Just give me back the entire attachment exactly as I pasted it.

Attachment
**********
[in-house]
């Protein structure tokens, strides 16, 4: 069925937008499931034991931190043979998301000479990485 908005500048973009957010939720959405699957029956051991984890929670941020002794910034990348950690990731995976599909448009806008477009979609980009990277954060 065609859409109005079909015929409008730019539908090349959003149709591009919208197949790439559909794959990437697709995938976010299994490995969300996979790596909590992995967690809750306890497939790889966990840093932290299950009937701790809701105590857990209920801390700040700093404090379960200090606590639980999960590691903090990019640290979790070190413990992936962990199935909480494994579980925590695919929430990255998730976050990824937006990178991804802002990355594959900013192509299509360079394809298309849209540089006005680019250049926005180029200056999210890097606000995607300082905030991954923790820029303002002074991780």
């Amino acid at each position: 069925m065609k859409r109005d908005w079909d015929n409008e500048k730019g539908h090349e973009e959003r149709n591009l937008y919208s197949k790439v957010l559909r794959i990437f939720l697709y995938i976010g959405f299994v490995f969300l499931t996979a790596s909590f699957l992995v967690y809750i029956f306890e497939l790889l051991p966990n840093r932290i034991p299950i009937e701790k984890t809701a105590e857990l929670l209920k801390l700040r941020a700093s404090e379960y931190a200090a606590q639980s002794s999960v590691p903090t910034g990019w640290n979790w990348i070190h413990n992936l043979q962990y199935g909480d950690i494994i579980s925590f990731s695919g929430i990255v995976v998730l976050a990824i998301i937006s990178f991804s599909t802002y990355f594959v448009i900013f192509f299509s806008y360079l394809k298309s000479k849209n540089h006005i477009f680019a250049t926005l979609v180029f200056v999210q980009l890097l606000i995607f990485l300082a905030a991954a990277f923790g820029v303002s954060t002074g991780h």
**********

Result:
[in-house]
């Protein structure tokens, strides 16, 4: 069925937008499931034991931190043979998301000479990485 908005500048973009957010939720959405699957029956051991984890929670941020002794910034990348950690990731995976599909448009806008477009979609980009990277954060 065609859409109005079909015929409008730019539908090349959003149709591009919208197949790439559909794959990437697709995938976010299994490995969300996979790596909590992995967690809750306890497939790889966990840093932290299950009937701790809701105590857990209920801390700040700093404090379960200090606590639980999960590691903090990019640290979790070190413990992936962990199935909480494994579980925590695919929430990255998730976050990824937006990178991804802002990355594959900013192509299509360079394809298309849209540089006005680019250049926005180029200056999210890097606000995607300082905030991954923790820029303002002074991780």
């Amino acid at each position: 069925m065609k859409r109005d908005w079909d015929n409008e500048k730019g539908h090349e973009e959003r149709n591009l937008y919208s197949k790439v957010l559909r794959i990437f939720l697709y995938i976010g959405f299994v490995f969300l499931t996979a790596s909590f699957l992995v967690y809750i029956f306890e497939l790889l051991p966990n840093r932290i034991p299950i009937e701790k984890t809701a105590e857990l929670l209920k801390l700040r941020a700093s404090e379960y931190a200090a606590q639980s002794s999960v590691p903090t910034g990019w640290n979790w990348i070190h413990n992936l043979q962990y199935g909480d950690i494994i579980s925590f990731s695919g929430i990255v995976v998730l976050a990824i998301i937006s990178f991804s599909t802002y990355f594959v448009i900013f192509f299509s806008y360079l394809k298309s000479k849209n540089h006005i477009f680019a250049t926005l979609v180029f200056v999210q980009l890097l606000i995607f990485l300082a905030a991954a990277f923790g820029v303002s954060t002074g991780h």